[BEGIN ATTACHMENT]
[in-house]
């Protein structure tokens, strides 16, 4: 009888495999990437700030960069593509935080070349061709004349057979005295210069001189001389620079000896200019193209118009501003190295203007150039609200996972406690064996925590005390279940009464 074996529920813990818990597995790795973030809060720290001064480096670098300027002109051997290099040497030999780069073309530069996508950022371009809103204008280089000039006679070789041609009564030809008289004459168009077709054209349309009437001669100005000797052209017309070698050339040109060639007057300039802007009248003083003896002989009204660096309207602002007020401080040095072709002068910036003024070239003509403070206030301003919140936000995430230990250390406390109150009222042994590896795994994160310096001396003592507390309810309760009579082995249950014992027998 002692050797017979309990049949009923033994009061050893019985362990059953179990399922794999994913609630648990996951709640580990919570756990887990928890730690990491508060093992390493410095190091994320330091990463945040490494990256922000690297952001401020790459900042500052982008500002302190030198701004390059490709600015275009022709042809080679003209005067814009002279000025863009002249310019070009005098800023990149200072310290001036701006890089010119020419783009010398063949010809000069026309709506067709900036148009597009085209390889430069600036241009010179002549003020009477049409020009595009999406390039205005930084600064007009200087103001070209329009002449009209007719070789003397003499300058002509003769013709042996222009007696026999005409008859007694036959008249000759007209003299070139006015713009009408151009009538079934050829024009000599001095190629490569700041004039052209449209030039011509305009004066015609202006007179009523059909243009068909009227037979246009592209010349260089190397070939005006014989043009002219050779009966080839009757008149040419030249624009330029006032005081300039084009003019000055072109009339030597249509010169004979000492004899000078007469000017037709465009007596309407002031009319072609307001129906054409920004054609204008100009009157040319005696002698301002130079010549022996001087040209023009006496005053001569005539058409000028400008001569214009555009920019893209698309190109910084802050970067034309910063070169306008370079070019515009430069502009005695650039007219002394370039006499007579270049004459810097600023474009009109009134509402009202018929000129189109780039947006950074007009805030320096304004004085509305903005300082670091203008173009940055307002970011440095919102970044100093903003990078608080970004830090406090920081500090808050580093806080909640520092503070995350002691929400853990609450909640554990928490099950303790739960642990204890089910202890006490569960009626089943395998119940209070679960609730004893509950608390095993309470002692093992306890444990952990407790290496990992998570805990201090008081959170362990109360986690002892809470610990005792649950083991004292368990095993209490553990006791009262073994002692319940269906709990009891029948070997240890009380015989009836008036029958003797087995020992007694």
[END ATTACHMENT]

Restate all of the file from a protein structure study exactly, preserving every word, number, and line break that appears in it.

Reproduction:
[in-house]
């Protein structure tokens, strides 16, 4: 009888495999990437700030960069593509935080070349061709004349057979005295210069001189001389620079000896200019193209118009501003190295203007150039609200996972406690064996925590005390279940009464 074996529920813990818990597995790795973030809060720290001064480096670098300027002109051997290099040497030999780069073309530069996508950022371009809103204008280089000039006679070789041609009564030809008289004459168009077709054209349309009437001669100005000797052209017309070698050339040109060639007057300039802007009248003083003896002989009204660096309207602002007020401080040095072709002068910036003024070239003509403070206030301003919140936000995430230990250390406390109150009222042994590896795994994160310096001396003592507390309810309760009579082995249950014992027998 002692050797017979309990049949009923033994009061050893019985362990059953179990399922794999994913609630648990996951709640580990919570756990887990928890730690990491508060093992390493410095190091994320330091990463945040490494990256922000690297952001401020790459900042500052982008500002302190030198701004390059490709600015275009022709042809080679003209005067814009002279000025863009002249310019070009005098800023990149200072310290001036701006890089010119020419783009010398063949010809000069026309709506067709900036148009597009085209390889430069600036241009010179002549003020009477049409020009595009999406390039205005930084600064007009200087103001070209329009002449009209007719070789003397003499300058002509003769013709042996222009007696026999005409008859007694036959008249000759007209003299070139006015713009009408151009009538079934050829024009000599001095190629490569700041004039052209449209030039011509305009004066015609202006007179009523059909243009068909009227037979246009592209010349260089190397070939005006014989043009002219050779009966080839009757008149040419030249624009330029006032005081300039084009003019000055072109009339030597249509010169004979000492004899000078007469000017037709465009007596309407002031009319072609307001129906054409920004054609204008100009009157040319005696002698301002130079010549022996001087040209023009006496005053001569005539058409000028400008001569214009555009920019893209698309190109910084802050970067034309910063070169306008370079070019515009430069502009005695650039007219002394370039006499007579270049004459810097600023474009009109009134509402009202018929000129189109780039947006950074007009805030320096304004004085509305903005300082670091203008173009940055307002970011440095919102970044100093903003990078608080970004830090406090920081500090808050580093806080909640520092503070995350002691929400853990609450909640554990928490099950303790739960642990204890089910202890006490569960009626089943395998119940209070679960609730004893509950608390095993309470002692093992306890444990952990407790290496990992998570805990201090008081959170362990109360986690002892809470610990005792649950083991004292368990095993209490553990006791009262073994002692319940269906709990009891029948070997240890009380015989009836008036029958003797087995020992007694």